Perhaps the hardest part of the quarantine is the feeling of isolation. Our smiles are hidden behind our masks and we are discouraged from hugging one another.

In an effort to close the gap of our separateness, local youth have embarked on an adventure to create hug bracelets to remind the wearers that they matter.

"I want to be able to help people know that they are loved and not alone," said Gabby Nupp, 18. "When you can't see your mom or grandpa and miss them a lot, that you can put on the bracelet and it's like they are giving you a hug."

Nupp and an anonymous 10-year-old began making the bracelets as a way to help support the youth prevention/intervention alcohol and drug program through Cornerstone Center for Counseling and Discipleship. Donations will provide scholarships to teens who cannot afford treatment and help sustain the counselors during this time of pandemic.

"Like all small business struggling financially during this quarantine, for them to think about us and help us out and to support our clients and others suffering... is absolutely amazing," said Leah Henry, program director for Cornerstone.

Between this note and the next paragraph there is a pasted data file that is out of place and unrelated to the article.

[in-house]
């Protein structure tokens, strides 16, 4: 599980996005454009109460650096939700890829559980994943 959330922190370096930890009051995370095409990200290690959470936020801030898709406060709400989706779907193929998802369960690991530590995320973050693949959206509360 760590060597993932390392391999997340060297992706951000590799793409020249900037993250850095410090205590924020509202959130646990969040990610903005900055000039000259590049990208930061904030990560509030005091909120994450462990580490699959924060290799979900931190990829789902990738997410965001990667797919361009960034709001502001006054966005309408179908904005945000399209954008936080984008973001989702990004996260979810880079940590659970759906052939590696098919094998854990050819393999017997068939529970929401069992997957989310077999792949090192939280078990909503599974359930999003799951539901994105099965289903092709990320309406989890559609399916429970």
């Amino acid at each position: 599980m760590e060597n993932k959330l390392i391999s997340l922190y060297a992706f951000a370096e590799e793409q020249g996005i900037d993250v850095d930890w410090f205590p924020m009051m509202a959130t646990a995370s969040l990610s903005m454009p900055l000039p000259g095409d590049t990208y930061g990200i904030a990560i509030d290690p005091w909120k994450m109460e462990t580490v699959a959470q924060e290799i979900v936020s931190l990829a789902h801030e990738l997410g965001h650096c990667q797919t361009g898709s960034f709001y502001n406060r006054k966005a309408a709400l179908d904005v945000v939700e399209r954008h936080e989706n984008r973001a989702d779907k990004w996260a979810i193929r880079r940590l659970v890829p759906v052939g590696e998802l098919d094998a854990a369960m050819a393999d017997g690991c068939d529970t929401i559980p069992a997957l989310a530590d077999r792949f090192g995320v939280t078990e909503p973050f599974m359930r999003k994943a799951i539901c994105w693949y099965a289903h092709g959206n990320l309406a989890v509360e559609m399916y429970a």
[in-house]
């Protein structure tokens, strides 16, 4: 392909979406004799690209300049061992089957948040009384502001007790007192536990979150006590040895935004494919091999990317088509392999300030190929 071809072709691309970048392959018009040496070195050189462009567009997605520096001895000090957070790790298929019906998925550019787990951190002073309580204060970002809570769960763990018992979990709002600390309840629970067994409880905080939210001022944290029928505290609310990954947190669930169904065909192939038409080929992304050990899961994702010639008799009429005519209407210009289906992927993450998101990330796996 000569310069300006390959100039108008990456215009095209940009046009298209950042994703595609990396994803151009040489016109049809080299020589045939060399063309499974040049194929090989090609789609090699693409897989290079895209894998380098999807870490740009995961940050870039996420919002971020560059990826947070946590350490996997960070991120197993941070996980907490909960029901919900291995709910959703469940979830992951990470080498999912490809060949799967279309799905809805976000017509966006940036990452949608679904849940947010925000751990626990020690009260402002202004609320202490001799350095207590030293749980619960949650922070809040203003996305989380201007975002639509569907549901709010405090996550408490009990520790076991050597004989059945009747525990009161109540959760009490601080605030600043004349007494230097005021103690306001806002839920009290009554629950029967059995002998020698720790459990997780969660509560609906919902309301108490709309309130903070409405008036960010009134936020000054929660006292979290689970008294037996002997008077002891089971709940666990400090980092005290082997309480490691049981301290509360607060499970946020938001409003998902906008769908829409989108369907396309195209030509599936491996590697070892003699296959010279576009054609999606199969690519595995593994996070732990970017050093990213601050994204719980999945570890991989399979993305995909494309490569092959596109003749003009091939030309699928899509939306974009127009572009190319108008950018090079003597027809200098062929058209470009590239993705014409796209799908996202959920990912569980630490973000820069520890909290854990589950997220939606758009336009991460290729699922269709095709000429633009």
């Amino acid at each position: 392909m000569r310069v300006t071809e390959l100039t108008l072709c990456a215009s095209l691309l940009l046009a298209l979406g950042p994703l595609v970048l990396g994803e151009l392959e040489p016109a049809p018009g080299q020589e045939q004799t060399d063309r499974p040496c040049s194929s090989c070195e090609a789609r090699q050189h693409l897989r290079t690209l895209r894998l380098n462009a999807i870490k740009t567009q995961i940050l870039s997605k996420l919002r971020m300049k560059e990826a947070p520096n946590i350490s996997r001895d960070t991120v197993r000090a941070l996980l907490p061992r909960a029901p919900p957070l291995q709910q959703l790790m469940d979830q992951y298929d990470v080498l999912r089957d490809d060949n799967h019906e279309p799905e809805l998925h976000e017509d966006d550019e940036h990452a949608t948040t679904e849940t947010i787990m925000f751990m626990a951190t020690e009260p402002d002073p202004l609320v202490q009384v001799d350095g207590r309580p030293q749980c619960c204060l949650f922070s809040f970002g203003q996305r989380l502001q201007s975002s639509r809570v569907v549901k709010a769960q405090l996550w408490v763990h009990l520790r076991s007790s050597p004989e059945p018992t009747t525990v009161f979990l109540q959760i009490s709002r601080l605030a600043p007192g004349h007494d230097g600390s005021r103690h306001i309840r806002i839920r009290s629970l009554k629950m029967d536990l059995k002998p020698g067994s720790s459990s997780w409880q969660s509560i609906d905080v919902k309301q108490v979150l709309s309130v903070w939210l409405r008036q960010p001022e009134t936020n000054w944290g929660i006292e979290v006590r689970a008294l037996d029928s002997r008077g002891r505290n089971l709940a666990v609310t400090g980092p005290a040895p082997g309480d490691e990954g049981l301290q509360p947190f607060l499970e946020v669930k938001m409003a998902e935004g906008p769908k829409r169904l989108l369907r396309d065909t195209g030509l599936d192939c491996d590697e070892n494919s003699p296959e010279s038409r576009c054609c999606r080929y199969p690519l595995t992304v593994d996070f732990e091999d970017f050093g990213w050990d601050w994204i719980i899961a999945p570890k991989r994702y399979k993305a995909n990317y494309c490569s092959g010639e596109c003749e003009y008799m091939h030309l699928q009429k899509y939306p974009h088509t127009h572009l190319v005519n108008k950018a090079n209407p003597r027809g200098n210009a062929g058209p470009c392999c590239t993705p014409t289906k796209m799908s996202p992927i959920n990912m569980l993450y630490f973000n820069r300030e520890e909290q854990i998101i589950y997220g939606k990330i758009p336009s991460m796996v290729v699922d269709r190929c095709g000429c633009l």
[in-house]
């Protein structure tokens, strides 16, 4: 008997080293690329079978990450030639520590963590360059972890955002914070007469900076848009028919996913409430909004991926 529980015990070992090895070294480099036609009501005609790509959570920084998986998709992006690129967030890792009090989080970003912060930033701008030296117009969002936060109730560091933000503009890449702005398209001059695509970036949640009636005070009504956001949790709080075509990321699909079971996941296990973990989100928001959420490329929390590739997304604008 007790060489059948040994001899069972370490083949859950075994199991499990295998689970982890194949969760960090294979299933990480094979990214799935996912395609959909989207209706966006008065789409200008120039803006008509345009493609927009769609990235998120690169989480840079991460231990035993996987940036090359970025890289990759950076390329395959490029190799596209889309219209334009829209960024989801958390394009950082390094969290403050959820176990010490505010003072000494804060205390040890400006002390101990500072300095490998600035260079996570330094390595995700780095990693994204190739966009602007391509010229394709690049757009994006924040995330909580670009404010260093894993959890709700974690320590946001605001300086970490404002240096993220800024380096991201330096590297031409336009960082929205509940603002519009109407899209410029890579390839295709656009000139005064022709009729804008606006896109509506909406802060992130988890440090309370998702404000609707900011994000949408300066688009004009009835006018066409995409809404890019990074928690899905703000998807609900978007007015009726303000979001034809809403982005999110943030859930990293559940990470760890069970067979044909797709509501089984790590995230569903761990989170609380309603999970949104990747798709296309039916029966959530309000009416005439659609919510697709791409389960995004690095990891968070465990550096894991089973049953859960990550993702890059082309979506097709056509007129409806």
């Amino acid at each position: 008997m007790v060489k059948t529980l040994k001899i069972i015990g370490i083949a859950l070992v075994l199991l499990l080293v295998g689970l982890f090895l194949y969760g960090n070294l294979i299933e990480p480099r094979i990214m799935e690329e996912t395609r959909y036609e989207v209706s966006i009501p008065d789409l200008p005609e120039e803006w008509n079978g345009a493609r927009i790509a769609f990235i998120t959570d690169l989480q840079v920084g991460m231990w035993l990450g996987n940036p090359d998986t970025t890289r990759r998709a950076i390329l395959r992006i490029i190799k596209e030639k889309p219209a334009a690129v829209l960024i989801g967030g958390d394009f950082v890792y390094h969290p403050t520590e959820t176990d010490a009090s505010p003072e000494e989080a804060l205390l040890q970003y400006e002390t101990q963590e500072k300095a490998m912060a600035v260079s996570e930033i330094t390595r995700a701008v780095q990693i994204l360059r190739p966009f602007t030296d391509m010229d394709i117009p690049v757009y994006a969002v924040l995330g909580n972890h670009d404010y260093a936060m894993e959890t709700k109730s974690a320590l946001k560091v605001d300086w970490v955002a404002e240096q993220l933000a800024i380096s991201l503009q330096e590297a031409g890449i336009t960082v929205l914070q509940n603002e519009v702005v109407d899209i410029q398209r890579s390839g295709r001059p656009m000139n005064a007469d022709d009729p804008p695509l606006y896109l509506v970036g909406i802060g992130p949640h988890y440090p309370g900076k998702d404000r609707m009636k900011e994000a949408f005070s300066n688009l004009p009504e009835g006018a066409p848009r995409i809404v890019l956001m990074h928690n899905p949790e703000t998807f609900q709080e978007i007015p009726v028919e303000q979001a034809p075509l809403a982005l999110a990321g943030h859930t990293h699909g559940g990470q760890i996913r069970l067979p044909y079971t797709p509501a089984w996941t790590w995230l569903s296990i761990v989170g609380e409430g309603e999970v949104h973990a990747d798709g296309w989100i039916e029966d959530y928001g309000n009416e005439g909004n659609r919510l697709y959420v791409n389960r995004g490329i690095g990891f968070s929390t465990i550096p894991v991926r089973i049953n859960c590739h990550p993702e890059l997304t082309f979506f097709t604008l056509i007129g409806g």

According to Henry, donations for the hug bracelets will also allow Cornerstone to help other local programs as well.

Said Henry, "We have been providing donations to the new Tehachapi Humanitarian Group, and brought them a ton a of groceries."

The bracelets can be purchased for a minimum donation of $2. They come in many colors to chose from, and can be customized to feature messages such as "love you, Nana" or "just breathe."

All donations are tax deductible, and can be made online at https://donorbox.org/hug-bracelets-for-at-risk-youth-1. Once the donation is made, respond to the email provided and include the recipient's name and address.